The seventh version (F457) was purchased by Yasuo Goto, then president of the Yasuda Fire & Marine Insurance Co. (now Sompo Holdings). Yasuo paid a record £24.75 million ($39.9m) for the Still Life at Christie’s London in 1987.

Despite its record-setting price, this version is shrouded in controversy. The painting has long been regarded as a forgery, with a provenance of Claude-Emile and Amedée Schuffenecker, known forgers in their day. Claude-Emile Schuffenecker is said to be the original owner, having purchased the painting from Père Tanguy’s shop in 1894, along with Daubigny’s Garden (F777).

Schuffenecker had owned several other Van Gogh paintings, including The Ravine (F661/JH1871) Wheatfield with Sheaves and Mower (F559 JH1479), Bushes (F579/JH1692), Olive Trees: Yellow Sky with Sun (F710), Wheatfield with Cypreses (F717/JH1759) The Restaurant de la Sirène in Asnières (F313/JH1251), The Starry Night, to name a few, so he certainly had the opportunity, and ability to examine and copy Vincent’s work. We know for certain that he duplicated Self-Portrait with Bandaged Ear. 

LExposition de Paris 1900 Worlds FairOne year before the 1901 Exposition d’oeuvres de Vincent van Gogh at the Bernheim-Jeune Gallery in Paris, Johanna had loaned several of Vincent’s paintings, including Sunflowers, to French poet and art critic Julien Leclercq who held a small exhibition at his studio in the artistic Montparnasse district during the L’Exposition de Paris (World’s Fair).

Some of these works were in less-than-perfect condition when they arrived, so Leclercq called upon his good friend Emile Schuffenecker to perform the restoration of Sunflowers while making several corrections to Daubigny’s garden (F 776 JH 2104) by painting out the cat, filling in the edges, and adding a strip to the top. 

Herein births the theory that during Schuffenecker’s time, whilst restoring Sunflowers, he produced the Yasuda painting which was then presented as an authentic Van Gogh painting at the 1901 Bernheim-Jeune Gallery Exhibition. One aspect to highlight is that the Yasuda Sunflowers also has a strip added to the top which coincidently appears to match the same canvas weave as the extension Schuffenecker added to Gauguin’s painting Human Miseries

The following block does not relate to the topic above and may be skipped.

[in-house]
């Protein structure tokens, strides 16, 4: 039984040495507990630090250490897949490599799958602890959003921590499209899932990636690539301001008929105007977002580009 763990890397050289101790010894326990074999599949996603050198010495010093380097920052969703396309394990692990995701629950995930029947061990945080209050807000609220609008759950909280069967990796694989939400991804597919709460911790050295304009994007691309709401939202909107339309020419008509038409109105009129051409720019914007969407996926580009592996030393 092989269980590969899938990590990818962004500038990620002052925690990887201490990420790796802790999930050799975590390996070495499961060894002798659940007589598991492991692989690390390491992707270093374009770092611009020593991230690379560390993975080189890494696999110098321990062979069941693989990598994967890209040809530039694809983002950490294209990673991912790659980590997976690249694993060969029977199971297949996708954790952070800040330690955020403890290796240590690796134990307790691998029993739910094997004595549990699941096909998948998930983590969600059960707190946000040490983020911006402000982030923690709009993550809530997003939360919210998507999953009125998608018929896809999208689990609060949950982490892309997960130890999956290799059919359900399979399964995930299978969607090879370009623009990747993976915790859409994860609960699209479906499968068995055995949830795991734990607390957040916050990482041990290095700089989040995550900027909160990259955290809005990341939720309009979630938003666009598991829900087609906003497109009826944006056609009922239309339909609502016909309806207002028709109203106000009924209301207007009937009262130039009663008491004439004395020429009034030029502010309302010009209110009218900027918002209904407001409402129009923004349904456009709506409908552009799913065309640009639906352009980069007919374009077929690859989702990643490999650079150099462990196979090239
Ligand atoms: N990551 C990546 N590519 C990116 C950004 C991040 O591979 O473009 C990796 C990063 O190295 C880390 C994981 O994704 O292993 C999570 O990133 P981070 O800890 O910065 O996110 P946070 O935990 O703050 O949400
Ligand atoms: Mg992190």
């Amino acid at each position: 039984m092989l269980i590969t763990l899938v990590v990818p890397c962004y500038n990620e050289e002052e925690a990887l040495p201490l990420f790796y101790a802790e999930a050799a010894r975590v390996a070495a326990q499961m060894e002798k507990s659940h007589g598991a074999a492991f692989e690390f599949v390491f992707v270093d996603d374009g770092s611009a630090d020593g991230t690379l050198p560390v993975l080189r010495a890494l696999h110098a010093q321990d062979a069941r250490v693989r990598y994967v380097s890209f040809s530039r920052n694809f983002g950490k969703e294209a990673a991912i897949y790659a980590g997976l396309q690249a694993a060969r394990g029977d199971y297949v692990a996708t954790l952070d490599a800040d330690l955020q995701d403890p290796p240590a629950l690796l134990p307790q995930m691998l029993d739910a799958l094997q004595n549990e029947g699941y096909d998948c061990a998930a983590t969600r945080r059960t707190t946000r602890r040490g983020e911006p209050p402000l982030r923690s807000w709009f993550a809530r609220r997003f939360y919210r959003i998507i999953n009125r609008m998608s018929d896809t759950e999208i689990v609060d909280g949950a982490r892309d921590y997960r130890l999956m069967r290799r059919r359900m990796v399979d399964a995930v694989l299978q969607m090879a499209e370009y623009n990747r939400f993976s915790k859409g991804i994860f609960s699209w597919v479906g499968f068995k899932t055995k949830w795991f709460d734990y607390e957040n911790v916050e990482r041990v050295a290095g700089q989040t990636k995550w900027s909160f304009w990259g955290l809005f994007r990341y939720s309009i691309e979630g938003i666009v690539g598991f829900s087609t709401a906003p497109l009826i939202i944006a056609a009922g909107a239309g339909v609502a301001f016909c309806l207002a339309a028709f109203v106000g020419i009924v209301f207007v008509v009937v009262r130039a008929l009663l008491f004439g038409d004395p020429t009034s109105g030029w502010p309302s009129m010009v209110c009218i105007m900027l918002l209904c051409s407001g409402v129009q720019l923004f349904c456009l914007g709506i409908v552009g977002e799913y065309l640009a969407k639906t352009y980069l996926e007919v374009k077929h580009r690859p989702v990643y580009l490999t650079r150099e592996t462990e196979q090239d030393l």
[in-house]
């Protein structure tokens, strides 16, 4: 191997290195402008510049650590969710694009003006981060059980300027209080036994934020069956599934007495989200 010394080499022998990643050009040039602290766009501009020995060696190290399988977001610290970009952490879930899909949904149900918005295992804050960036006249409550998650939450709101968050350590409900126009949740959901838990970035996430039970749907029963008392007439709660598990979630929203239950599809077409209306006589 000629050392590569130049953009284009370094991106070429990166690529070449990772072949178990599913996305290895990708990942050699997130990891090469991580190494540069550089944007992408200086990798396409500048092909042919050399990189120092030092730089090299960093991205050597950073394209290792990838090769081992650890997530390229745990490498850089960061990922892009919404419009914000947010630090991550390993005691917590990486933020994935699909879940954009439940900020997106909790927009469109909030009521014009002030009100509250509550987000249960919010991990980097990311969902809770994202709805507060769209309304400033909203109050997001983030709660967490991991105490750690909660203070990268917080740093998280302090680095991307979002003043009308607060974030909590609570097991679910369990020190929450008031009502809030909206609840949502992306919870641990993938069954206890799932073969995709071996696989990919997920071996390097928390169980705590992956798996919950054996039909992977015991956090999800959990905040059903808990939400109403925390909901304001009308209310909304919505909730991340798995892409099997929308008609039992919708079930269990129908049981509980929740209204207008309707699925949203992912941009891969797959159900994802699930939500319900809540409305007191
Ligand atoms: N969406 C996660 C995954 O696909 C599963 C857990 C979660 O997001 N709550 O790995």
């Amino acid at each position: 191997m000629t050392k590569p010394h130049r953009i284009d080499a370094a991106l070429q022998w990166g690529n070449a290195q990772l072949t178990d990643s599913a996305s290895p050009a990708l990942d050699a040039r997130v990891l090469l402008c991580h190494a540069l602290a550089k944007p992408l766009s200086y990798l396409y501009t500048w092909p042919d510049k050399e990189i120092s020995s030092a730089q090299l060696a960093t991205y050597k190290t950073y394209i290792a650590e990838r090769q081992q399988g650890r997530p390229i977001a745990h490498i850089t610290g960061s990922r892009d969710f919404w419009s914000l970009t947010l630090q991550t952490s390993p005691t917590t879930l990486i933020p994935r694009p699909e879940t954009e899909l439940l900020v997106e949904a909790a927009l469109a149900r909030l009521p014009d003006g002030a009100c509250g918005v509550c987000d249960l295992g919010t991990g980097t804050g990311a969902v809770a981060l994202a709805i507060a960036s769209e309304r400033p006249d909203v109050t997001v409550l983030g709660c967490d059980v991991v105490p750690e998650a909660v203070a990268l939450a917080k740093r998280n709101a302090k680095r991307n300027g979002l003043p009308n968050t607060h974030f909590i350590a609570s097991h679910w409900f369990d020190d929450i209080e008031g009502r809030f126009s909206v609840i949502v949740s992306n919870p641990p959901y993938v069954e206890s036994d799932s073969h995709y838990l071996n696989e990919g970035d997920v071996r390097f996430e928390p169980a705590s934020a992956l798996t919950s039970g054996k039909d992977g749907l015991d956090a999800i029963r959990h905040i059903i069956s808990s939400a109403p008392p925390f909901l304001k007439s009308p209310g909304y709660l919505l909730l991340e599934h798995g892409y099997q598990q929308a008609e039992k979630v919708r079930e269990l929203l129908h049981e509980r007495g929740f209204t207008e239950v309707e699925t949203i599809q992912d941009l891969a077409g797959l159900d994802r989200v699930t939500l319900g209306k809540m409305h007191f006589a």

Those who questioned the legitimacy of the Yasuda Sunflowers included Antonio de Robertis, Paris art dealer Alain Tarica, who described the work as “clumsy,” Swiss-German journalist Hanspeter Born, and Benoit Landais, a Van Gogh Specialist who believed Schuffenecker purchased the Philadelphia version from Tanguy’s shop and thus copied the painting, resulting in the seventh version.

The fact of the matter is, that despite Van Gogh mentioning Sunflowers twenty-seven times in his letters, with no mention of this version. Nor is it listed in Andries Bonger’s catalog of Vincent’s work which comprises of only four large-format Sunflowers, and is the only large format Sunflowers that is unsigned… we will never know for sure.

In 2001, the Van Gogh Museum refuted the neigh sayers by publishing an article regarding the Yasuda Sunflowers and in their conclusion stated: “In short, Van Gogh truly wrestled with this picture, and ironically it is the results of this struggle that have given the critics reason to regard the work as a forgery“. 

Between September 1998 and June 1999, the VGM was closed to make way for the Kurokawa Wing, an expansive and expensive exhibition wing paid for by the owners of the Yasuda Sunflowers, who also helped foot the bill for the new transparent 8,000+ sq ft entrance hall, which opened in 2015.

Moving swiftly along to 2022/23. The heirs of Paul von Mendelssohn-Bartholdy, a prominent Berlin banker, who was forced to relinquish the painting in 1934 as a Jew in Germany, are seeking the recovery of Sunflowers as well as $750 million in punitive damages.

Poor Vincent would be turning in his grave.